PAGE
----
MANAGING THE TRANSITION AS A COUPLE
Every couple has disagreements but for first-time parents, the challenge is how to overcome their personality and parenting differences so they can withstand the stresses of baby’s first year.
According to a Gottman study, new parents tend to experience a drop in marital satisfaction during the first year of their child's life.
With a non-existent sex life, through-the-night feeding and diaper changing action, plus in-laws who may show up unannounced, who would find that surprising?
With a new star in the house, marital dynamics undergo a seismic shift. There tends to be an overwhelming attunement of our senses to the child, to the neglect of one’s spouse.
Couples who are planning for parenthood need to gear up mentally for this major life transition.
One gripe many new fathers have is that their spouse doesn’t seem to see that they’re trying their best to help and make sense of their upheaved world too. They may not nail the diaper change every time, but they also have a desire to be involved and appreciated.
Mothers on the other hand are constantly wishing for more practical help so that they can take catch up on rest.
Prioritising each other’s needs, on top of your child’s, will help the marriage survive the first year of parenthood.
ROOM TO GROW, AS A PARENT
The struggles that I’ve described may turn one off from having kids altogether. But of course, not all the days of parenthood are dreary.
Some come with brilliant surprises, such as the first time baby flashes her toothless milk-drunk grin at you, or when she does her first flip-over.
Or when baby decides to sleep five hours straight in the night, giving you that extra boost of energy needed for the next day.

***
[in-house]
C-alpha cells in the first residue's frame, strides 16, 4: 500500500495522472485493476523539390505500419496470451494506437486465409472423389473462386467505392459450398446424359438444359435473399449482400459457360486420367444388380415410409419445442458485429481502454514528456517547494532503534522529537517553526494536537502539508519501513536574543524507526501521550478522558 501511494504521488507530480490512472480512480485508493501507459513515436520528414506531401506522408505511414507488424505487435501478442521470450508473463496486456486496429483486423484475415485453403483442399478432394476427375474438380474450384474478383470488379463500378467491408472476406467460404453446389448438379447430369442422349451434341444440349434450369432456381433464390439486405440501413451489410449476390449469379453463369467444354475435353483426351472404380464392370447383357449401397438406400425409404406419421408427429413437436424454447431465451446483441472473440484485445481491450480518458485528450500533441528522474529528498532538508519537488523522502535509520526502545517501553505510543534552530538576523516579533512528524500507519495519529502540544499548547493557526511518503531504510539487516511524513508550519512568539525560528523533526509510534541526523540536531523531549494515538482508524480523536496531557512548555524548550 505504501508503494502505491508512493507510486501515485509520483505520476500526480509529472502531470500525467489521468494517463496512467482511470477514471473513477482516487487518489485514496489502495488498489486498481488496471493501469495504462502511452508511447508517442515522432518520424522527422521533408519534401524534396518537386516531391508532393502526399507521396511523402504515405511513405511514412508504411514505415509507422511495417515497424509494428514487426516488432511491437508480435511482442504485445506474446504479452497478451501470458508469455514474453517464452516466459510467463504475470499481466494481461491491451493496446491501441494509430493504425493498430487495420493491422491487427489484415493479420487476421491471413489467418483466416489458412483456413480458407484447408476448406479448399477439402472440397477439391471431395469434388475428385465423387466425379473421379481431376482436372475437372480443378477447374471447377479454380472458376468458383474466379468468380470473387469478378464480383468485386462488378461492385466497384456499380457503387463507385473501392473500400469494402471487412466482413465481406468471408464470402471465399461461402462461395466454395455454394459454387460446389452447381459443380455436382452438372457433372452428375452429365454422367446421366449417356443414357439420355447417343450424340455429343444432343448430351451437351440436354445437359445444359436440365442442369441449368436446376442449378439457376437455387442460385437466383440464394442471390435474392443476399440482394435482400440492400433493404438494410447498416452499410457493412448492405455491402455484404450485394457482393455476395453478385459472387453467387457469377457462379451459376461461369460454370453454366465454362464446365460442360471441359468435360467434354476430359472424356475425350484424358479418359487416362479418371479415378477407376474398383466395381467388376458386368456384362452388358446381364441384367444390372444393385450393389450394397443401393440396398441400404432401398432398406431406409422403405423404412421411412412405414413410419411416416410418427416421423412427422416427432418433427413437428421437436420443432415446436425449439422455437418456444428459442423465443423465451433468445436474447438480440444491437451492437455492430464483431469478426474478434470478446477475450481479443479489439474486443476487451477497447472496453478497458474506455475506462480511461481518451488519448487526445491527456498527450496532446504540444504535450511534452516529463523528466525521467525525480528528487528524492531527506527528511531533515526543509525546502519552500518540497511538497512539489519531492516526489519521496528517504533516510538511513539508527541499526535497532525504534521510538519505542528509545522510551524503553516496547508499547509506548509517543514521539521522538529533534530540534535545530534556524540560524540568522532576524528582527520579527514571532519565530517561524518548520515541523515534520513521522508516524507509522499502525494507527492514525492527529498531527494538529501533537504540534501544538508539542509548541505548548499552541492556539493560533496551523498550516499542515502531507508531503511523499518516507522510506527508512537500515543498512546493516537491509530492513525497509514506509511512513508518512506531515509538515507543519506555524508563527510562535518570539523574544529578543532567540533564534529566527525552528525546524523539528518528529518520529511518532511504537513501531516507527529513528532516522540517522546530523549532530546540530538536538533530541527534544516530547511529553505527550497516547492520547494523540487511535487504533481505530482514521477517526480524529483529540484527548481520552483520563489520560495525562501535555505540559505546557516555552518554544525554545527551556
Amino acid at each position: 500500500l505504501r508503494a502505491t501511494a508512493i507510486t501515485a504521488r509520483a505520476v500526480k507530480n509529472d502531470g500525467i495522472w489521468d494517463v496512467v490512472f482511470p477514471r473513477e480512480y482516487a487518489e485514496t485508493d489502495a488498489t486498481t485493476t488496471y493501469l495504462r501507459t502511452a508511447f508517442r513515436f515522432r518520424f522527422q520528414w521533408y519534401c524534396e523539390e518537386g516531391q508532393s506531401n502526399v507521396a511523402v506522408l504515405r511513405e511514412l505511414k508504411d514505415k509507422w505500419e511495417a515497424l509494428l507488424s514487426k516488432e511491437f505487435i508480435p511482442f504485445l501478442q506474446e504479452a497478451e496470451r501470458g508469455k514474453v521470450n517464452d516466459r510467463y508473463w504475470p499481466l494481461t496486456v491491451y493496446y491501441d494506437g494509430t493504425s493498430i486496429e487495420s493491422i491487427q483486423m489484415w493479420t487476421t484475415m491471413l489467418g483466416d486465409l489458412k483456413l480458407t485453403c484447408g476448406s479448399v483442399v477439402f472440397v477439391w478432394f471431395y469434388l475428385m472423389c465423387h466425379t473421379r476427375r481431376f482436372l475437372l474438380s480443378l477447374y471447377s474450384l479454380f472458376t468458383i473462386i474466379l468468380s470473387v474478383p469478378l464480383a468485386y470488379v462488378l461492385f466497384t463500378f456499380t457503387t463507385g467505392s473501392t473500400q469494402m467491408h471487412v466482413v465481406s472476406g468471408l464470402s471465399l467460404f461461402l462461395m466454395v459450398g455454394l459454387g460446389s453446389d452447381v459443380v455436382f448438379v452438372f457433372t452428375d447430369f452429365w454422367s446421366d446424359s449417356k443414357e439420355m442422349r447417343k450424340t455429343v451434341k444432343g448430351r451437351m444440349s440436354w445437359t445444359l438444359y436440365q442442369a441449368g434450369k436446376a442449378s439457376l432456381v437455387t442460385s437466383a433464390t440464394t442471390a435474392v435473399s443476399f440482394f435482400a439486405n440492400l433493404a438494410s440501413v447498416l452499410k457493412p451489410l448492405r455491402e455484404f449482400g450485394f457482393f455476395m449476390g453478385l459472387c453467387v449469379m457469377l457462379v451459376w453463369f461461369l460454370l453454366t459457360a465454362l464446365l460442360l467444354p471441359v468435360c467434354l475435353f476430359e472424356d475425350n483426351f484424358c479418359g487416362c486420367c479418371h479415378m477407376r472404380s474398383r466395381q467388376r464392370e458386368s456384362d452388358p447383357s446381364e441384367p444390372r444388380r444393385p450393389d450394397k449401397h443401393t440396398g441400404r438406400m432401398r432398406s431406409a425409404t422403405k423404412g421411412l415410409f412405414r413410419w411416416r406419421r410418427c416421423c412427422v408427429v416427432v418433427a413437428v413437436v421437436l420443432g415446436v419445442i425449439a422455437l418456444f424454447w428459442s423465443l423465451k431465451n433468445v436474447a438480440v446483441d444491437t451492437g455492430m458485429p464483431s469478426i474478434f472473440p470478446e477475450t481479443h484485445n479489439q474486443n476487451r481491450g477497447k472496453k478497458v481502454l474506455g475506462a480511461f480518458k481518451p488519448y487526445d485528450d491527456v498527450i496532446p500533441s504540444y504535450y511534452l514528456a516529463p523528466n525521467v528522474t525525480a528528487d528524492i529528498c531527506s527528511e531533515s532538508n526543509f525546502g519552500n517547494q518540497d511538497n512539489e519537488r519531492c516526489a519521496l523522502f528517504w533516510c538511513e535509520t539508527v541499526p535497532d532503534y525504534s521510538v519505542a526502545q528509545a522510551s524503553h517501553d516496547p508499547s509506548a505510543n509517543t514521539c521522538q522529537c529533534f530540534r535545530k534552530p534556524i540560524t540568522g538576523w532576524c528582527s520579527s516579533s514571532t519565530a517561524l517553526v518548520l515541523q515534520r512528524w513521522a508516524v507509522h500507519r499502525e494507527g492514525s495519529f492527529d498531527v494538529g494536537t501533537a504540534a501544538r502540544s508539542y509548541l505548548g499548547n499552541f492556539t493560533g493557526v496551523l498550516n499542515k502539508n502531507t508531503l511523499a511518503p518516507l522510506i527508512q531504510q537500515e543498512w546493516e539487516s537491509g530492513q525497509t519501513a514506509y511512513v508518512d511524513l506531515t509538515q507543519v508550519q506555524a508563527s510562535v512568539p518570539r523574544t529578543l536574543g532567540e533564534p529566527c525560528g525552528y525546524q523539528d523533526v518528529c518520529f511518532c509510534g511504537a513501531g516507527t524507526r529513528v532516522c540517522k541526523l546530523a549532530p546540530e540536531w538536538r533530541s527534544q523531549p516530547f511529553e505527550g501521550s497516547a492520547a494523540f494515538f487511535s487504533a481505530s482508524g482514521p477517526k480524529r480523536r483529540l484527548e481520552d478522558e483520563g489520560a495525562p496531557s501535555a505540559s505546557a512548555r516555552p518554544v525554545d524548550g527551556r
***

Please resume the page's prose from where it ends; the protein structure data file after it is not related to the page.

If you’re still keen on hopping onto the baby bandwagon, it is best to set your expectations low, and enter with your eyes wide open.
Understand that your ideals may not be achieved from the get-go (some may even need to be thrown out eventually), and be open to receive help from family and friends.
In baby’s first year of life, the tears will be plentiful, and a fair share of it will be yours.
It will be normal to feel lost and helpless at multiple points, so give yourself permission to feel those things.
Having a baby is a joy-multiplier in most instances; but the initial experience can be inexplicably sorrowful. However, the post-birth pains will not be without purpose.
As the saying goes, the only way out is through. And as you watch your child grow, recognise and marvel at your own growth too.
The first year will be a time where you carve a new identity, one that makes room for your new role as a parent. It will also be a time of letting go of old and unhealthy habits, and learning new skills for the sake of your newborn.
Soon, often before you know it, the storm will blow over, and you will find yourself face-to-face with a blossoming child, and a different and stronger you.
June Yong is a mother of three, an educational therapist and owner of Mama Wear Papa Shirt, a blog that discusses parenting and education in Singapore.